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Science, Health, Tech

Sussex County residents dealing with army worm infestation

There’s an army worm outbreak in Sussex County.

 

You may not know what army worms are, but David Owens, an agricultural entomologist with the University of Delaware Cooperative Extension, says if you live Southern Delaware you may need to deal with them.

They arrived late this summer.

“An army worm is a moth; it’s a tropical species. It over-winters in Florida and every summer it migrates up from Florida across the United States. It’s about an inch long; it’s a drab brown - brownish-grey moth and it favors grasses.”

Owens says Sussex County residents seeing lawns turn brown may have this insect to blame. And they’ll likely stick around until the first frost.

He says the caterpillars seem less troublesome to warm-season grasses and prefer cool-season grasses such as fescues.

One way to test your lawn to see if it is infested with army worms is to pour soapy water onto a patch of grass; if the caterpillar is present, it will immediately come out of the ground.

 

Another sign of infestation is if birds are continually feeding on your lawn. Birds love to feast on army worms.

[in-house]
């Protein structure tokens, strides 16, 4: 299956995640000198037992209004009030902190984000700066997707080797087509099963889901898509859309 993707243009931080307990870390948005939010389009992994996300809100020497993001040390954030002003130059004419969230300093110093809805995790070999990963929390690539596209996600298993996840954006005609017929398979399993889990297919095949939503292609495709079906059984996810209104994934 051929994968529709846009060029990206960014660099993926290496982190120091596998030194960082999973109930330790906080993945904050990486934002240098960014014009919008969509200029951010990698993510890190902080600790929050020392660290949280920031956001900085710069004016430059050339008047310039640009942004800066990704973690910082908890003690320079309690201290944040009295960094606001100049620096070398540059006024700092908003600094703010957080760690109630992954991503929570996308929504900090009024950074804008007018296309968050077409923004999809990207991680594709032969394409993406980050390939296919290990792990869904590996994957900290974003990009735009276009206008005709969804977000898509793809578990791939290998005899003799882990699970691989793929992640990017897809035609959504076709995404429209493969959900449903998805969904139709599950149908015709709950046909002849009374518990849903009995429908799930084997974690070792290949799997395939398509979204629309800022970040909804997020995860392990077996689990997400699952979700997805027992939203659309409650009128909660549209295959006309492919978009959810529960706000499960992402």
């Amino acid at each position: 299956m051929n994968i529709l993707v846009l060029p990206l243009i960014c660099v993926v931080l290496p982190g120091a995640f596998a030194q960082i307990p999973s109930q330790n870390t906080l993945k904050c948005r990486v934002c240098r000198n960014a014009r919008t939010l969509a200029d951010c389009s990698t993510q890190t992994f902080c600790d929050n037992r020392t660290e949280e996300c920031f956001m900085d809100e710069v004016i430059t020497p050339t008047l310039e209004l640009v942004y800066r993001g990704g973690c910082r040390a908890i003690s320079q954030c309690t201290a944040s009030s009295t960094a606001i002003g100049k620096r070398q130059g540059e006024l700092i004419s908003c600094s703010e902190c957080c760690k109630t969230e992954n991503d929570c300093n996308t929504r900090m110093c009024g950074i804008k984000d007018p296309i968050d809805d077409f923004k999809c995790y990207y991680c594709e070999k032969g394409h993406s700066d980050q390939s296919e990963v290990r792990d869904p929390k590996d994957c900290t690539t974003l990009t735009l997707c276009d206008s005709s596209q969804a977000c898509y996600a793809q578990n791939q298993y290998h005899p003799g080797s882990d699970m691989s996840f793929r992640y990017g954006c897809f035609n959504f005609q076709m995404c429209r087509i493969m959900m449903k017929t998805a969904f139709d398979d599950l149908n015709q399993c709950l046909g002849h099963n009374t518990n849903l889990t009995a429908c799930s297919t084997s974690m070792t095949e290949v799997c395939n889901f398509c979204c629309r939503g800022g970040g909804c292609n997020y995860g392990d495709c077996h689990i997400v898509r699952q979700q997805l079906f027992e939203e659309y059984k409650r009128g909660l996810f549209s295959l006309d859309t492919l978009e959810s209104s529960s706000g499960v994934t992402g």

Owens says they can be gotten rid of easily using a few safe insecticides.

 

“The most common of which is pyrethroids. But there’s a few other classes that are very safe to handle and very safe for non-target organisms. Active ingredients like spinosad or BT or clorantronylipryl are all very effective on them.”    

 

 

 

Owens notes that army worms can also infest soybeans, sweet and field corn and sorghum and hay crops. And this year, he says they are seeing infestations showing up on recreational fields and even on golf courses.

 

Owens notes another generation of army worms moths are set to hatch this week and their feeding will be in high gear by next week.

 

Army worms are not dangerous to humans or pets.

 
If you have concerns about your lawn being infested with army worms, Owens says you should contact the University of Delaware Cooperative Extension at 730-4000 and ask to speak to Turf Grass Nutrient Management Extension Agent John Emerson. Or you can emial him directly at jremer@udel.edu.